For LP Fans Only
OK, to be fair, For LP Fans Only is no more a real Elvis Presley album than, say, Yesterday and Today was a real Beatles album -- Elvis was nine months through his two-year hitch in the army and RCA needed to get something "new" in the way of an LP out on him, so they threw together a quartet of sides from his Sun Records singles that had never been on album, five of his early RCA sides (which don't sound too different from the Sun stuff stylistically) that had similarly missed being put onto long-player, and one odd song off of the Love Me Tender soundtrack EP, and voila -- a new Elvis LP. It doesn't sound like much from that description, but in its time For LP Fans Only was (along with its follow-up, A Date With Elvis) one of the choicest of all Elvis Presley albums. From 1959 until 1976, unless you wanted to try hunting down the original singles, this was the only way that any listeners got to hear the King's Sun Records singles "That's All Right," "Mystery Train," and "My Baby Left Me," and the only album to offer such early RCA sides as "Shake, Rattle & Roll" as well. Maybe it could all have been done better and more coherently, and it would've been nice if the producers had avoided the electronically rechanneled stereo through which the original mono sides were processed, but all RCA was trying to do was get some Elvis Presley material out there -- they didn't get interested in the history or the particulars of the music until about 20 years later, and considering their obliviousness, they did astonishingly well. At least the songs were out there -- a lot of listeners wore out copies of this album just lending them around to the uninitiated -- and taken on its own terms, there weren't five more exciting rock & roll albums than this that you could buy in 1959 (or a lot of years after). It still holds up as one of the best rock & roll albums ever released, and for anyone who wants to remember (or find out) how most listeners discovered Elvis' early stuff during the 1960s and 1970s, this is one place to start, though vinyl connoisseurs will want to get a mono copy, and CD purchasers should get hold of the 2001-release audiophile Japanese version, mastered in 24-bit digital audio. ~ Bruce Eder, Rovi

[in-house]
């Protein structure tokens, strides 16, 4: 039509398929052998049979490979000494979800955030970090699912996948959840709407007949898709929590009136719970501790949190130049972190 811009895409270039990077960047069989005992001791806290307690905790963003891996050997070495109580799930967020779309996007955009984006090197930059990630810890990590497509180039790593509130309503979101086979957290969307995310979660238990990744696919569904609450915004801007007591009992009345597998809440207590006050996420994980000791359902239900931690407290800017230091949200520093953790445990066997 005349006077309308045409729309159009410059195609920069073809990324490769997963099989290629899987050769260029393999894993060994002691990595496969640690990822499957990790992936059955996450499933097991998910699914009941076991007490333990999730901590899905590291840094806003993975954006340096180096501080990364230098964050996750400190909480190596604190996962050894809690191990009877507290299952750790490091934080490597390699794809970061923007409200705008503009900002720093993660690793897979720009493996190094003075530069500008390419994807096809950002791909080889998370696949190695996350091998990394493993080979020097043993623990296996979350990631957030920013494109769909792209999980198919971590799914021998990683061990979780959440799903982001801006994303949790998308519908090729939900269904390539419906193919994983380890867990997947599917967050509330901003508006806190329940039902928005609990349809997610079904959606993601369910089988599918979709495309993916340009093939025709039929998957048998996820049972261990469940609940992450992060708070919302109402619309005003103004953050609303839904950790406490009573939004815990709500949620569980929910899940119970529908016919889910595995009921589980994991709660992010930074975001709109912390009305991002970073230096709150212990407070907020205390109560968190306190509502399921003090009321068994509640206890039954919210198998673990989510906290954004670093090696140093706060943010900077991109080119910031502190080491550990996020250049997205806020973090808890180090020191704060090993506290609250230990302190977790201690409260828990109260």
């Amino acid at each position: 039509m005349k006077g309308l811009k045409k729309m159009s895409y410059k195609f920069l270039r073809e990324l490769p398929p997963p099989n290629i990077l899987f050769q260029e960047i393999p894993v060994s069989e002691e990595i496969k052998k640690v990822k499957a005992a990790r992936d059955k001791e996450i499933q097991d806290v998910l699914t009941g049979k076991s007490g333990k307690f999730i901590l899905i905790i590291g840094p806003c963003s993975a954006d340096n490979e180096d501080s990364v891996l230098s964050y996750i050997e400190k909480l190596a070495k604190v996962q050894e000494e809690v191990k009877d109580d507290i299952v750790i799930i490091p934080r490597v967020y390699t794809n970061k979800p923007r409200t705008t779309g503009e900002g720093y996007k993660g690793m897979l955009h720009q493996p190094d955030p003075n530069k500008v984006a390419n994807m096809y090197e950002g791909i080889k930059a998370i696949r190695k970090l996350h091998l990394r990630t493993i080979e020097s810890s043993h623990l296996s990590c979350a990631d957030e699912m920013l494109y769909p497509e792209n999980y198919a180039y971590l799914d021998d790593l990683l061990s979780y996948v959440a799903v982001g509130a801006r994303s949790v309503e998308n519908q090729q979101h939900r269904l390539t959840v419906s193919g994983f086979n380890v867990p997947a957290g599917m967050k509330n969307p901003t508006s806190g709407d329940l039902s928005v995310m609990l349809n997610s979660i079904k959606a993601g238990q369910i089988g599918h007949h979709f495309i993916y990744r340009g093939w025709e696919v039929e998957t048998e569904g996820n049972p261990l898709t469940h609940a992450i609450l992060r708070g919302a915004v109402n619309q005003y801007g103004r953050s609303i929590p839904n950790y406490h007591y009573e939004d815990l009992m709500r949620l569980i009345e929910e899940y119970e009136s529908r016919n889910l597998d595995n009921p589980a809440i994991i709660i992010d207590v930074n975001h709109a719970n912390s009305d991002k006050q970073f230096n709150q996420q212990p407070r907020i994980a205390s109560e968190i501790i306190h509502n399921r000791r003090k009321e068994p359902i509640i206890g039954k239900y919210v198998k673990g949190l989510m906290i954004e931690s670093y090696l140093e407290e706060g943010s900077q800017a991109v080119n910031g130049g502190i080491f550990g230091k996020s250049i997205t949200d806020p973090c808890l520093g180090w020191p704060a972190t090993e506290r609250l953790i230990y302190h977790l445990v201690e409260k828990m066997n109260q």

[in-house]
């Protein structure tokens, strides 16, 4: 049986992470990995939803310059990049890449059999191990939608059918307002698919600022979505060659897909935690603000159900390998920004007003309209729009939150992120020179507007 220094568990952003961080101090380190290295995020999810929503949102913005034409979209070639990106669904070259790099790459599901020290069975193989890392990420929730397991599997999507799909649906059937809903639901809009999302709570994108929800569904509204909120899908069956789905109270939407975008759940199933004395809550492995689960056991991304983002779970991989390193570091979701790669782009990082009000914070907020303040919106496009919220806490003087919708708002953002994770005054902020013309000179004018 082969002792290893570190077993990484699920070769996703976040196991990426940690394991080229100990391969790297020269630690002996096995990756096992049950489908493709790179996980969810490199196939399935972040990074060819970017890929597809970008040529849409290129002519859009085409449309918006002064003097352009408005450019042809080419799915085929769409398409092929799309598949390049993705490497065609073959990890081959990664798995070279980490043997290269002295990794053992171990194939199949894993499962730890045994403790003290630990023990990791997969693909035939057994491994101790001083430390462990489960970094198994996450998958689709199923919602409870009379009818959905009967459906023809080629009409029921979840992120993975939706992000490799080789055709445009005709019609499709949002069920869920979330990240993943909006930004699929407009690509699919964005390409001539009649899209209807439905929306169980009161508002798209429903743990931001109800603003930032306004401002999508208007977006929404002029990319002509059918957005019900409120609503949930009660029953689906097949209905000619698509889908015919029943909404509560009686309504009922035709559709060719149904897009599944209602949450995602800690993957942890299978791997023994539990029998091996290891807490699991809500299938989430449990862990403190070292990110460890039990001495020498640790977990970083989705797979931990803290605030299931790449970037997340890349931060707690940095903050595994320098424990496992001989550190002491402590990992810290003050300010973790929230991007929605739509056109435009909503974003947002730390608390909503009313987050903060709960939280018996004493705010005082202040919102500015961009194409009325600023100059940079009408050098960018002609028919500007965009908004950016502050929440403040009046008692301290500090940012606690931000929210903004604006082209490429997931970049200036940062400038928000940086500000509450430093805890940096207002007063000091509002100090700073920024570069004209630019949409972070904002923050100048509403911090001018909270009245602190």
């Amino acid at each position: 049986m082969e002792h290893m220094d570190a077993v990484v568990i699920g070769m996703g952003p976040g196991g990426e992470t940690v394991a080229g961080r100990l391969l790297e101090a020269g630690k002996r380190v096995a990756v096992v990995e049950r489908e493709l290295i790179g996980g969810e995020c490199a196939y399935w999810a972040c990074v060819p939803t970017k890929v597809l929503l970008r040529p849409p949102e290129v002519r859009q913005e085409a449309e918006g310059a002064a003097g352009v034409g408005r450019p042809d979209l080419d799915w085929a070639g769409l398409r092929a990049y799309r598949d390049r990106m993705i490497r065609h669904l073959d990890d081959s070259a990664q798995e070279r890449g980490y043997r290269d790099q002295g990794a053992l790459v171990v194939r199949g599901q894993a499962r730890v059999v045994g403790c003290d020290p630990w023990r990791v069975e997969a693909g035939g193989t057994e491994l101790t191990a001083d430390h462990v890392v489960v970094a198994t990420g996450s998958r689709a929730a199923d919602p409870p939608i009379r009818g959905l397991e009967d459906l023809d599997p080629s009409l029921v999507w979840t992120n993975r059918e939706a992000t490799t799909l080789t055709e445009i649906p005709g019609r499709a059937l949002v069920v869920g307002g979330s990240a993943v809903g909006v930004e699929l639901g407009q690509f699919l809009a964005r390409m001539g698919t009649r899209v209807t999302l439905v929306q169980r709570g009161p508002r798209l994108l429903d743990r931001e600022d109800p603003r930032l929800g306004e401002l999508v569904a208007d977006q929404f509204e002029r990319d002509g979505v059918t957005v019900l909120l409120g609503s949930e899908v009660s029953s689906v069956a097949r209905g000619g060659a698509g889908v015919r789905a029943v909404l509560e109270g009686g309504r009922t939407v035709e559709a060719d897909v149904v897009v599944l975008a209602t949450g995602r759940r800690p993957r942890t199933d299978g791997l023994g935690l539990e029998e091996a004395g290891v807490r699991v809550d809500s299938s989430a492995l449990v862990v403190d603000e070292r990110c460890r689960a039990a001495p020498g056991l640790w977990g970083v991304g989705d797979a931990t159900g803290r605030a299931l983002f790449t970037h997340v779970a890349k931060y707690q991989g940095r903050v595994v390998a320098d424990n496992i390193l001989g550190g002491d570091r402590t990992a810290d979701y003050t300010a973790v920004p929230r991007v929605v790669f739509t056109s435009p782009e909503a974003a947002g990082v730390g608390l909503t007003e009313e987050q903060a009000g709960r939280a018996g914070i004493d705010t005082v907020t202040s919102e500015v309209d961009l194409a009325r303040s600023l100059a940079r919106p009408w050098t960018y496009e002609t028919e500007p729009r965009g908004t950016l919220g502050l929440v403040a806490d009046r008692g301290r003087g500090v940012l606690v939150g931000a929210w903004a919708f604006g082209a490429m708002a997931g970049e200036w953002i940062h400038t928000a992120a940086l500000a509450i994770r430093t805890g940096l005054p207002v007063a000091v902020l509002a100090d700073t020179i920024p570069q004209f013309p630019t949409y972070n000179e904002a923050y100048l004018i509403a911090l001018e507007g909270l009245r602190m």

Track samples provided courtesy of iTunes
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